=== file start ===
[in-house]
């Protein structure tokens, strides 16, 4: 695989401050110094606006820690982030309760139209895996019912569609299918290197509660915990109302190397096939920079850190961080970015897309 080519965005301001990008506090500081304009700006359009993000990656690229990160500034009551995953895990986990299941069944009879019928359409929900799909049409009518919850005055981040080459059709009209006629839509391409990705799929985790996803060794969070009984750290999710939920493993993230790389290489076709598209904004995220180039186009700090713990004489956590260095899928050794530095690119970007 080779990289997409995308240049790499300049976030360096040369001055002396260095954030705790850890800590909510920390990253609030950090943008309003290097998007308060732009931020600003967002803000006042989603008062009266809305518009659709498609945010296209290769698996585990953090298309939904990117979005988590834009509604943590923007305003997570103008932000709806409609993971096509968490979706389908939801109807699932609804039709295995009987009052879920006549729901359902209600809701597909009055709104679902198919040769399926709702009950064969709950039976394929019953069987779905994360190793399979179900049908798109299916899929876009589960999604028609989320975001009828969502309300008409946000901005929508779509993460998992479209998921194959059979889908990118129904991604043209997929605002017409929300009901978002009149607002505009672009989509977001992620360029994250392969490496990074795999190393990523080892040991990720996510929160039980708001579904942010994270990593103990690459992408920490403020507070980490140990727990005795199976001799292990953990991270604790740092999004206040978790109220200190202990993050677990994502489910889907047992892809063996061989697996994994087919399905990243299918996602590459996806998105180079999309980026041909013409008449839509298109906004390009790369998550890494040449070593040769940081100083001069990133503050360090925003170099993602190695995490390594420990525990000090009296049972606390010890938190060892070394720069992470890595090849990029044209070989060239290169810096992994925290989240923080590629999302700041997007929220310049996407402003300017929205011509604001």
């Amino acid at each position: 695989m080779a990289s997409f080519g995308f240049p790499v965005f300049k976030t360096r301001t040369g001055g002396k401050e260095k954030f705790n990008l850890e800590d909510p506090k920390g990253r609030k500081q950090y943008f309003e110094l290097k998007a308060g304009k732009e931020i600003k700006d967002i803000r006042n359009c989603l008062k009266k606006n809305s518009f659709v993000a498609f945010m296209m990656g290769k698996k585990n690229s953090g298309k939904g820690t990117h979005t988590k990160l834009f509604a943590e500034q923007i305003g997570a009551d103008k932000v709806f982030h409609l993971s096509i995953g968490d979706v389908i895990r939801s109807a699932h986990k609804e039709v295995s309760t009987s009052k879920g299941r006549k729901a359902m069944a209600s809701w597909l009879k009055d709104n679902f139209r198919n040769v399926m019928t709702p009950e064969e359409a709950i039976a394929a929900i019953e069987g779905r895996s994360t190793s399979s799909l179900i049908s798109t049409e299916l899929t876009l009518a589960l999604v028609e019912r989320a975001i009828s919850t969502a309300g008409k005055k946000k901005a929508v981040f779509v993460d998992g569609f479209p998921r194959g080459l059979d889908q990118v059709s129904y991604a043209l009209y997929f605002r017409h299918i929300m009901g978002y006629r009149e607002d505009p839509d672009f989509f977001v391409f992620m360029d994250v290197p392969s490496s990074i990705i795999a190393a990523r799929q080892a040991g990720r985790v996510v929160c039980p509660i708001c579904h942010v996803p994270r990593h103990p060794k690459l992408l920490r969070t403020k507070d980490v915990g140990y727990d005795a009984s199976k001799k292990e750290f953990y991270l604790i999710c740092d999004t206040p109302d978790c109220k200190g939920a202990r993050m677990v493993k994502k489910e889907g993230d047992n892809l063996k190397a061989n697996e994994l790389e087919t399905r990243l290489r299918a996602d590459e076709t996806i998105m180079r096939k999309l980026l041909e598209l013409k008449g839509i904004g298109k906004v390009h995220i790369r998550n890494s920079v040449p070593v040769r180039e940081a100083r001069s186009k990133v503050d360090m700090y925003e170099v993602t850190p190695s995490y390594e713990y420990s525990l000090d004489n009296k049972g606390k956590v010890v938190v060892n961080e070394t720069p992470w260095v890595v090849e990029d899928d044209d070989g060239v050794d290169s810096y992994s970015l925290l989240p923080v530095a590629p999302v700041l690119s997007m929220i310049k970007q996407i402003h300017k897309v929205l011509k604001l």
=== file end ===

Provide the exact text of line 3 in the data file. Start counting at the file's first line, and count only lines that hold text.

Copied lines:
């Amino acid at each position: 695989m080779a990289s997409f080519g995308f240049p790499v965005f300049k976030t360096r301001t040369g001055g002396k401050e260095k954030f705790n990008l850890e800590d909510p506090k920390g990253r609030k500081q950090y943008f309003e110094l290097k998007a308060g304009k732009e931020i600003k700006d967002i803000r006042n359009c989603l008062k009266k606006n809305s518009f659709v993000a498609f945010m296209m990656g290769k698996k585990n690229s953090g298309k939904g820690t990117h979005t988590k990160l834009f509604a943590e500034q923007i305003g997570a009551d103008k932000v709806f982030h409609l993971s096509i995953g968490d979706v389908i895990r939801s109807a699932h986990k609804e039709v295995s309760t009987s009052k879920g299941r006549k729901a359902m069944a209600s809701w597909l009879k009055d709104n679902f139209r198919n040769v399926m019928t709702p009950e064969e359409a709950i039976a394929a929900i019953e069987g779905r895996s994360t190793s399979s799909l179900i049908s798109t049409e299916l899929t876009l009518a589960l999604v028609e019912r989320a975001i009828s919850t969502a309300g008409k005055k946000k901005a929508v981040f779509v993460d998992g569609f479209p998921r194959g080459l059979d889908q990118v059709s129904y991604a043209l009209y997929f605002r017409h299918i929300m009901g978002y006629r009149e607002d505009p839509d672009f989509f977001v391409f992620m360029d994250v290197p392969s490496s990074i990705i795999a190393a990523r799929q080892a040991g990720r985790v996510v929160c039980p509660i708001c579904h942010v996803p994270r990593h103990p060794k690459l992408l920490r969070t403020k507070d980490v915990g140990y727990d005795a009984s199976k001799k292990e750290f953990y991270l604790i999710c740092d999004t206040p109302d978790c109220k200190g939920a202990r993050m677990v493993k994502k489910e889907g993230d047992n892809l063996k190397a061989n697996e994994l790389e087919t399905r990243l290489r299918a996602d590459e076709t996806i998105m180079r096939k999309l980026l041909e598209l013409k008449g839509i904004g298109k906004v390009h995220i790369r998550n890494s920079v040449p070593v040769r180039e940081a100083r001069s186009k990133v503050d360090m700090y925003e170099v993602t850190p190695s995490y390594e713990y420990s525990l000090d004489n009296k049972g606390k956590v010890v938190v060892n961080e070394t720069p992470w260095v890595v090849e990029d899928d044209d070989g060239v050794d290169s810096y992994s970015l925290l989240p923080v530095a590629p999302v700041l690119s997007m929220i310049k970007q996407i402003h300017k897309v929205l011509k604001l």